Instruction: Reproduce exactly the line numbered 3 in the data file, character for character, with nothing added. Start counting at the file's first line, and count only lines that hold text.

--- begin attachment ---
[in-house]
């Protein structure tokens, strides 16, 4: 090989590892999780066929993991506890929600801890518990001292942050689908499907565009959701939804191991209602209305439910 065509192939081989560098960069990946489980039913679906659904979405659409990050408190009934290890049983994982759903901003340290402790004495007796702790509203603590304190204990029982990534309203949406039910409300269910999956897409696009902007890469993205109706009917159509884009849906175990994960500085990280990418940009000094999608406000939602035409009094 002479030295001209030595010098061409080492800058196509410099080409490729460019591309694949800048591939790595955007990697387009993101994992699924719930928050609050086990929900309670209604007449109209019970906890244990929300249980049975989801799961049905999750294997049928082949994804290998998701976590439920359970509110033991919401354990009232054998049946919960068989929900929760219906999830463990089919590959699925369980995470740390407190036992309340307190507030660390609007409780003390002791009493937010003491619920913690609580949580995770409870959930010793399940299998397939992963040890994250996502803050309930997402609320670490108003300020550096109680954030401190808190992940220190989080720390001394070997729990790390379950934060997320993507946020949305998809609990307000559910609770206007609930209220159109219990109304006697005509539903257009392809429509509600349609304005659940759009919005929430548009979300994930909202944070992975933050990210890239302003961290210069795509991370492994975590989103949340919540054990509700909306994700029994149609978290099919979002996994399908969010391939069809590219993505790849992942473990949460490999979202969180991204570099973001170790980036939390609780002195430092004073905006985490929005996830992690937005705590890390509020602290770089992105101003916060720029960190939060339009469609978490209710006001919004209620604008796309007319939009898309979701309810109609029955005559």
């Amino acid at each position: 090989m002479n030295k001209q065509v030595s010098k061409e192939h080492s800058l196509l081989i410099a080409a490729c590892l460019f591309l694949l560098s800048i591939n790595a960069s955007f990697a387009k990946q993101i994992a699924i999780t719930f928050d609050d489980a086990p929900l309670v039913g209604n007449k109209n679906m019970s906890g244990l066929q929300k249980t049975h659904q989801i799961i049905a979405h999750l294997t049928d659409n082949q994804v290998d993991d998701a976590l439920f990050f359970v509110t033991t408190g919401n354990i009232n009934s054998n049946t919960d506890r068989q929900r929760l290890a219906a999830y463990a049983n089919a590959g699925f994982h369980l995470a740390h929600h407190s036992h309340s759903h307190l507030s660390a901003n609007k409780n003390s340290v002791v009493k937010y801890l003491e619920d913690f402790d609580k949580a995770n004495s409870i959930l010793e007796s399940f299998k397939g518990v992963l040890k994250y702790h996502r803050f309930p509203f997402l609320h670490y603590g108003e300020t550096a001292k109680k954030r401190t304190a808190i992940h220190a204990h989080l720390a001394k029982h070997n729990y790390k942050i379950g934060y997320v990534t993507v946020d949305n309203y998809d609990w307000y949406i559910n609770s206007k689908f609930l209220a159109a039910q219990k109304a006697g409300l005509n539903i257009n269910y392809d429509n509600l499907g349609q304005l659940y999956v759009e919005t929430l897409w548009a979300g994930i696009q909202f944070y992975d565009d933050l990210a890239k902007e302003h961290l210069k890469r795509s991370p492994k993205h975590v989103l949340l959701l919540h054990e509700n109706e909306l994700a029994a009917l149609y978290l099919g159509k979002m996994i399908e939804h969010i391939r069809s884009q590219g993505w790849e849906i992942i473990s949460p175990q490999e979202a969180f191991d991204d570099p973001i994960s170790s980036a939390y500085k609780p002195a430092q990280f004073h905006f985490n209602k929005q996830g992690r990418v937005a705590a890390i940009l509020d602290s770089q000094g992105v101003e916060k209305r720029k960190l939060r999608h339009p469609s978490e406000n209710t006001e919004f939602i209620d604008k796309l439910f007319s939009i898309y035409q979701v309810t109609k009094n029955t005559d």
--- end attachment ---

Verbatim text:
């Amino acid at each position: 090989m002479n030295k001209q065509v030595s010098k061409e192939h080492s800058l196509l081989i410099a080409a490729c590892l460019f591309l694949l560098s800048i591939n790595a960069s955007f990697a387009k990946q993101i994992a699924i999780t719930f928050d609050d489980a086990p929900l309670v039913g209604n007449k109209n679906m019970s906890g244990l066929q929300k249980t049975h659904q989801i799961i049905a979405h999750l294997t049928d659409n082949q994804v290998d993991d998701a976590l439920f990050f359970v509110t033991t408190g919401n354990i009232n009934s054998n049946t919960d506890r068989q929900r929760l290890a219906a999830y463990a049983n089919a590959g699925f994982h369980l995470a740390h929600h407190s036992h309340s759903h307190l507030s660390a901003n609007k409780n003390s340290v002791v009493k937010y801890l003491e619920d913690f402790d609580k949580a995770n004495s409870i959930l010793e007796s399940f299998k397939g518990v992963l040890k994250y702790h996502r803050f309930p509203f997402l609320h670490y603590g108003e300020t550096a001292k109680k954030r401190t304190a808190i992940h220190a204990h989080l720390a001394k029982h070997n729990y790390k942050i379950g934060y997320v990534t993507v946020d949305n309203y998809d609990w307000y949406i559910n609770s206007k689908f609930l209220a159109a039910q219990k109304a006697g409300l005509n539903i257009n269910y392809d429509n509600l499907g349609q304005l659940y999956v759009e919005t929430l897409w548009a979300g994930i696009q909202f944070y992975d565009d933050l990210a890239k902007e302003h961290l210069k890469r795509s991370p492994k993205h975590v989103l949340l959701l919540h054990e509700n109706e909306l994700a029994a009917l149609y978290l099919g159509k979002m996994i399908e939804h969010i391939r069809s884009q590219g993505w790849e849906i992942i473990s949460p175990q490999e979202a969180f191991d991204d570099p973001i994960s170790s980036a939390y500085k609780p002195a430092q990280f004073h905006f985490n209602k929005q996830g992690r990418v937005a705590a890390i940009l509020d602290s770089q000094g992105v101003e916060k209305r720029k960190l939060r999608h339009p469609s978490e406000n209710t006001e919004f939602i209620d604008k796309l439910f007319s939009i898309y035409q979701v309810t109609k009094n029955t005559d």